How Fast? How Sticky ? How Quiet? – The Science of Extremes

 A Dundee science writer, astronomer and musician has delved into the fastest, smelliest, oldest and brightest things on Earth and beyond with the launch of his new book.

Ka-boom! The Science of Extremes’, by Dr David Darling and published by Oneworld Publications, reveals the stories and scientific explanations behind the brightest light, the lowest sound, the smallest of the small and the blackest of the black.

David’s 56th book covers a staggering 45 topics, broken into Physics, Space, Materials, Technology and The Natural World.  From the top speed of the notoriously sluggish sloth in the tropical forests of South America to the engineers designing the world’s bounciest bouncy ball, the book focuses on the ‘gee-whizz!’ of science.  David also highlights some Scottish phenomena including one of the most resonant places in the world, the 200-foot tall Cupar Silo.  Within this cavernous, concrete structure, the reverberation of a sound lasts a staggering 36.5 seconds.

David will launch the book at a signing event at Waterstones in Dundee this Saturday, 4 May 2024 (2-4pm).

David Darling

Dr David Darling with his new book and, in the background, the Tay Rail Bridge – the longest bridge in the world when the original was completed in 1878. Credit – Kaelyn Roberston, KMR Media.

As David explained, the book may have mainstream appeal, but the content is far from typical – “It’s an unabashed celebration of the exceptional. I hope to take readers of all ages on a rollicking journey through the universe’s weirdest and most wonderful extremes. From the treetop home of the notoriously sluggish sloth to the very edges of the known universe, I’ve searched through space and time for nature and technology’s greatest oddities.”

As well as informing and entertaining readers, the book challenges them to look to the future and consider what might be possible. How can pioneering scientists use these quirks of nature to design faster computers, produce greener energy and revolutionise space travel?

David continued, “The urge to go one better than what came before is motivated by more than just a desire to see records broken. Very often, there are practical reasons to want barriers transcended. By investigating extremes, scientists find ways to hold vast amounts of information, materials that can withstand higher and higher temperatures – everything from non-stick surfaces to the latest smartphones.

“Even more scientific and technical records will fall in the years ahead as we grapple with climate change, pollution, food security and other existential threats. A chemical sponge has been developed that can absorb up to ninety times its own weight in spilt oil and then be squeezed out and used again. The highest sustained temperatures on Earth will eventually be used to generate vast amounts of clean energy. We seek new ways to travel faster or more economically, to produce more energy with less harm to the environment, and to discover lighter, stronger, better insulating or conducting materials. In physics and astronomy, we want to know what came first, what the ultimate constituents of matter and energy are, and how nature behaves under the most extraordinary conditions.”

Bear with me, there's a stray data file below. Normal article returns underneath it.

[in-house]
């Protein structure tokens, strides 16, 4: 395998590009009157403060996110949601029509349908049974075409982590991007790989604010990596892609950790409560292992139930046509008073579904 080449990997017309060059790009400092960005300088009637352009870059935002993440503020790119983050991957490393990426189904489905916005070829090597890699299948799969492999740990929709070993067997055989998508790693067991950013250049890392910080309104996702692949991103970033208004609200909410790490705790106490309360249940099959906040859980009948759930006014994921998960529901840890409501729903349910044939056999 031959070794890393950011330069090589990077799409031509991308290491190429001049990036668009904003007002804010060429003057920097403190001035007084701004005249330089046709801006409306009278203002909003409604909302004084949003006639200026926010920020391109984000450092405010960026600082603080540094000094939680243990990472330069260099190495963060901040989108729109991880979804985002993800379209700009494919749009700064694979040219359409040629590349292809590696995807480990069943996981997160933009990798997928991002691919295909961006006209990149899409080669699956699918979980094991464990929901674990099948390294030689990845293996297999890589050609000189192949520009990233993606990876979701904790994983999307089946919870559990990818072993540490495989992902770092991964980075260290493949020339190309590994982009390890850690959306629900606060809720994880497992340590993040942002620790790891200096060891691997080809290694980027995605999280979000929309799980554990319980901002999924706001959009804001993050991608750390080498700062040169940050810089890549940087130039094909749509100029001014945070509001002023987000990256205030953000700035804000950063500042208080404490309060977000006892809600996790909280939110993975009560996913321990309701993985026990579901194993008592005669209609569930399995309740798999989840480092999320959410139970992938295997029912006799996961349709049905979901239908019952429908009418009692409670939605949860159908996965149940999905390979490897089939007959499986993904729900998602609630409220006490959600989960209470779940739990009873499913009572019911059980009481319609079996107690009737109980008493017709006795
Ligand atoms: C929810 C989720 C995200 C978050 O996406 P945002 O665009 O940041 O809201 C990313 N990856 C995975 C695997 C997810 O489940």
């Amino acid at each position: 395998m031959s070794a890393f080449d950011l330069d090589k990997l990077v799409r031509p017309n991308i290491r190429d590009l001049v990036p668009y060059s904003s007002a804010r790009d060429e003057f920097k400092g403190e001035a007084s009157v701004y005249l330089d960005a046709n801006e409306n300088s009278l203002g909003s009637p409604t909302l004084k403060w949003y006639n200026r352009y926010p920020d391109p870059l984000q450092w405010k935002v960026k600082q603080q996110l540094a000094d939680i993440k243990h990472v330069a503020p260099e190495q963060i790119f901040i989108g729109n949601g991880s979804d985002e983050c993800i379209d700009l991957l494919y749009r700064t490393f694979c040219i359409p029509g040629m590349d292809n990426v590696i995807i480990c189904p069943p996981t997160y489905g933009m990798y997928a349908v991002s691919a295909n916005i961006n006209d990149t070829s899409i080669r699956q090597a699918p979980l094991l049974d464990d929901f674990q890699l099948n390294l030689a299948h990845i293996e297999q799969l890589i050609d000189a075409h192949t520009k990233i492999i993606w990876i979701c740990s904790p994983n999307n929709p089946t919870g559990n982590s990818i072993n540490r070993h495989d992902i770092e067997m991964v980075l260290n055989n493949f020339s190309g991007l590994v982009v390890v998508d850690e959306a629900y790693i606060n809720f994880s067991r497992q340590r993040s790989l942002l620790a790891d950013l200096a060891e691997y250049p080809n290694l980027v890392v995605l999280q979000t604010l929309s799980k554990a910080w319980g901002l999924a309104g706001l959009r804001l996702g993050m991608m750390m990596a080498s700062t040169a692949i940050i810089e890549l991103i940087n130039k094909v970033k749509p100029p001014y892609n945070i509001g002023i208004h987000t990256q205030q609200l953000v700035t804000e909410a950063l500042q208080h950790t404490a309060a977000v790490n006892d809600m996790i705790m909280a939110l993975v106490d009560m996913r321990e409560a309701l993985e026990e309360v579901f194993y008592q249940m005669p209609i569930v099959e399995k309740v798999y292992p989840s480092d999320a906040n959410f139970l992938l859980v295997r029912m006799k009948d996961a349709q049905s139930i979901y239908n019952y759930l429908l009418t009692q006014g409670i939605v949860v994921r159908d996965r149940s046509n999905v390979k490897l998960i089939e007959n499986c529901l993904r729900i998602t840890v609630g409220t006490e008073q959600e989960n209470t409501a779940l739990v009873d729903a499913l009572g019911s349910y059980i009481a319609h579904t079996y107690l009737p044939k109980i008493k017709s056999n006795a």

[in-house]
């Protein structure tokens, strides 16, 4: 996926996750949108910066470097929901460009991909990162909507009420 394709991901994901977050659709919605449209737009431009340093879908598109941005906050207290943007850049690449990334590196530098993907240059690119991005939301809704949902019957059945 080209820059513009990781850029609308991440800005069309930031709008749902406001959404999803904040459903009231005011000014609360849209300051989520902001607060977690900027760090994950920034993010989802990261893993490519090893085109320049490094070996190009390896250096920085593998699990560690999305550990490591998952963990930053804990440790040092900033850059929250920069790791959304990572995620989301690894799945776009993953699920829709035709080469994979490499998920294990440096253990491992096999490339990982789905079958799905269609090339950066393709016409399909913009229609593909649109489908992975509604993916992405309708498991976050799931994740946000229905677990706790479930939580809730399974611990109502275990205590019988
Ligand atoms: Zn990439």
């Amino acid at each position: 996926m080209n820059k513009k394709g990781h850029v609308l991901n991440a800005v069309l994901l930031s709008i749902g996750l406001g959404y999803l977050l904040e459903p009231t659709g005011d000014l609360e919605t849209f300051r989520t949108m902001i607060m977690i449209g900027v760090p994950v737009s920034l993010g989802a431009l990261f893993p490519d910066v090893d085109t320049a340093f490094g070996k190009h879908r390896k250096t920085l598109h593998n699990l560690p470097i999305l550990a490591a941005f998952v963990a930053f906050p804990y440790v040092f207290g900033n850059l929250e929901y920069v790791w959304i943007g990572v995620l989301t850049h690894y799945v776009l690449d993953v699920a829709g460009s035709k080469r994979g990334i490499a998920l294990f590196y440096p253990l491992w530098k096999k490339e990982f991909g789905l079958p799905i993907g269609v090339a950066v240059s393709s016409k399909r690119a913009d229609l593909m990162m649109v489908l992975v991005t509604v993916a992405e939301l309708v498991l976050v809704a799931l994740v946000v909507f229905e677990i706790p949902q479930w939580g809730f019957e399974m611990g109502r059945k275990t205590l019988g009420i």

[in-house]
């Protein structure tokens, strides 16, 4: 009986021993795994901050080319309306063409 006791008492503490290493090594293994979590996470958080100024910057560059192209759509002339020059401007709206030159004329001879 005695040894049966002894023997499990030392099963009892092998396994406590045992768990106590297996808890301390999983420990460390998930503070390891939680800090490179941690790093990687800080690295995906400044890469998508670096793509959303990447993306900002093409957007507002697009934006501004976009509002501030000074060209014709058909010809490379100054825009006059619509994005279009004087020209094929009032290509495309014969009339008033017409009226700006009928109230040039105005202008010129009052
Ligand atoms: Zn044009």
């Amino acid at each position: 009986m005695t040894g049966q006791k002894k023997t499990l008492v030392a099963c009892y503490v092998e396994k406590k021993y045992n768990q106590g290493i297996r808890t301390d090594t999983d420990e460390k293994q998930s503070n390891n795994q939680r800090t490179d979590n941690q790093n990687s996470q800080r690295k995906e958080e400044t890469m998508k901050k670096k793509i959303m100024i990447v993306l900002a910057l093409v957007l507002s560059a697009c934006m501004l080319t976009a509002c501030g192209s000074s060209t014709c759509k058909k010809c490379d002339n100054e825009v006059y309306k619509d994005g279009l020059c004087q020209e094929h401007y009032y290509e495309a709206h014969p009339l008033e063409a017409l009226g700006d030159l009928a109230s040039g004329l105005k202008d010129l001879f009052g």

Having published his first article in Astronomy magazine in 1979, David has written over 50 books, published in 20 countries, including the bestselling Equations of Eternity. Together with Agnijo Banerjee, he is the co-author of the Weird Maths trilogy and The Biggest Number in the World (both also published by Oneworld Publications – the latter in 2023.)

Complementing his love of science, David is also the founder and Executive Producer of Dundee rock band, The Science Fiction Experience. Following three gigs at the city’s Gardyne Theatre, the band is preparing to perform ‘When Worlds Collide’ in front of a global audience of 7,000 sci-fi fans at The World Science Fiction Convention (Worldcon) at the Scottish Events Campus (SEC), Glasgow in August.  Fans are set to attend from across the world including the UK, Ireland, mainland Europe, North and South America, Australia, New Zealand, Africa and Asia.

sci fic

The Science Fiction Experience. Credit – Kaelyn Robertson, KMR Media.

David is also making the finishing touches to his next book, still under wraps, which will be published in 2025.

Ka-boom! The Science of Extremes’ is available to buy in all bookstores or online or, for a signed copy, pop along to David’s book signing event at Waterstones, Dundee, from 2-4pm on Saturday 4 May 2024.

For more information about David and his work visit his website



Ka-boom! The Science of Extremes

‘You will learn something new in every chapter, or every page and probably in every paragraph. Hugely entertaining.’

Kit Yates, author of The Maths of Life and Death

‘Wonderful… if you love journeying into imagined mathematical worlds and simply exploring, then this book is pure, unadulterated escapism.’

New Scientist on The Biggest Number in the World

‘Brilliant… page after page oozes enthusiasm, clarity and intrigue.’

Bobby Seagull on Weirder Maths

For more information, please contact Matilda Warner, Publicist at Oneworld –